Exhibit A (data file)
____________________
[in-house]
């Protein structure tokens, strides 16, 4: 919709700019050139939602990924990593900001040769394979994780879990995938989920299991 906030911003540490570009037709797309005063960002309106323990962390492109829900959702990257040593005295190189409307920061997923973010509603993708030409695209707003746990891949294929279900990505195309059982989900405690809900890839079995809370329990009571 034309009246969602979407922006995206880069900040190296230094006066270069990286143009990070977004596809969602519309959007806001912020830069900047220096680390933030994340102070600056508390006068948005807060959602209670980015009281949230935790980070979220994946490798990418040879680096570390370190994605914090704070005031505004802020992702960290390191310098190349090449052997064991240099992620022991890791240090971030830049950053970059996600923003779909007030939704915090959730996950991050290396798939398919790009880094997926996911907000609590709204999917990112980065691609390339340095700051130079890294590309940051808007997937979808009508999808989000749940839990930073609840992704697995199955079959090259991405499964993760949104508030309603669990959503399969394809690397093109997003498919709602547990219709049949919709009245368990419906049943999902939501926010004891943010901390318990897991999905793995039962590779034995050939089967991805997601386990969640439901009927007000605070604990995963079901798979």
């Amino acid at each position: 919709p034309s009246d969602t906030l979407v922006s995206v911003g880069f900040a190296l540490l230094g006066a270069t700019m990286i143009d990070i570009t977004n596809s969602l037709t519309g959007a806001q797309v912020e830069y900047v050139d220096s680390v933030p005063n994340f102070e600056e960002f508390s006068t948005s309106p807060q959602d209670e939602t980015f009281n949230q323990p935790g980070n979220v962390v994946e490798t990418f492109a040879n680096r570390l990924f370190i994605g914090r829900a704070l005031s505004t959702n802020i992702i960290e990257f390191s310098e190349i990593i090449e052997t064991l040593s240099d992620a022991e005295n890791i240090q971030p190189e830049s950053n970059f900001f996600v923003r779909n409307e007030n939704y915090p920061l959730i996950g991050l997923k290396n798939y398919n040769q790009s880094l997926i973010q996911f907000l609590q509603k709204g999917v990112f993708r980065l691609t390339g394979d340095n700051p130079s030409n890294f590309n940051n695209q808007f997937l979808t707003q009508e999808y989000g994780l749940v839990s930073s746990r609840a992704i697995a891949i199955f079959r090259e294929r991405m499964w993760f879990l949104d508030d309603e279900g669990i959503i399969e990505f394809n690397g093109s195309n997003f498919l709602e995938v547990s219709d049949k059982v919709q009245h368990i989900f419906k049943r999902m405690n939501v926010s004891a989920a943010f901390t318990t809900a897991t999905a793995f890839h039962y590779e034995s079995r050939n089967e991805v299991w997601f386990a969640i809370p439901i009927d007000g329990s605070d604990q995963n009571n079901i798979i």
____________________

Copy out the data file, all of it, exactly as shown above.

[in-house]
């Protein structure tokens, strides 16, 4: 919709700019050139939602990924990593900001040769394979994780879990995938989920299991 906030911003540490570009037709797309005063960002309106323990962390492109829900959702990257040593005295190189409307920061997923973010509603993708030409695209707003746990891949294929279900990505195309059982989900405690809900890839079995809370329990009571 034309009246969602979407922006995206880069900040190296230094006066270069990286143009990070977004596809969602519309959007806001912020830069900047220096680390933030994340102070600056508390006068948005807060959602209670980015009281949230935790980070979220994946490798990418040879680096570390370190994605914090704070005031505004802020992702960290390191310098190349090449052997064991240099992620022991890791240090971030830049950053970059996600923003779909007030939704915090959730996950991050290396798939398919790009880094997926996911907000609590709204999917990112980065691609390339340095700051130079890294590309940051808007997937979808009508999808989000749940839990930073609840992704697995199955079959090259991405499964993760949104508030309603669990959503399969394809690397093109997003498919709602547990219709049949919709009245368990419906049943999902939501926010004891943010901390318990897991999905793995039962590779034995050939089967991805997601386990969640439901009927007000605070604990995963079901798979």
């Amino acid at each position: 919709p034309s009246d969602t906030l979407v922006s995206v911003g880069f900040a190296l540490l230094g006066a270069t700019m990286i143009d990070i570009t977004n596809s969602l037709t519309g959007a806001q797309v912020e830069y900047v050139d220096s680390v933030p005063n994340f102070e600056e960002f508390s006068t948005s309106p807060q959602d209670e939602t980015f009281n949230q323990p935790g980070n979220v962390v994946e490798t990418f492109a040879n680096r570390l990924f370190i994605g914090r829900a704070l005031s505004t959702n802020i992702i960290e990257f390191s310098e190349i990593i090449e052997t064991l040593s240099d992620a022991e005295n890791i240090q971030p190189e830049s950053n970059f900001f996600v923003r779909n409307e007030n939704y915090p920061l959730i996950g991050l997923k290396n798939y398919n040769q790009s880094l997926i973010q996911f907000l609590q509603k709204g999917v990112f993708r980065l691609t390339g394979d340095n700051p130079s030409n890294f590309n940051n695209q808007f997937l979808t707003q009508e999808y989000g994780l749940v839990s930073s746990r609840a992704i697995a891949i199955f079959r090259e294929r991405m499964w993760f879990l949104d508030d309603e279900g669990i959503i399969e990505f394809n690397g093109s195309n997003f498919l709602e995938v547990s219709d049949k059982v919709q009245h368990i989900f419906k049943r999902m405690n939501v926010s004891a989920a943010f901390t318990t809900a897991t999905a793995f890839h039962y590779e034995s079995r050939n089967e991805v299991w997601f386990a969640i809370p439901i009927d007000g329990s605070d604990q995963n009571n079901i798979i």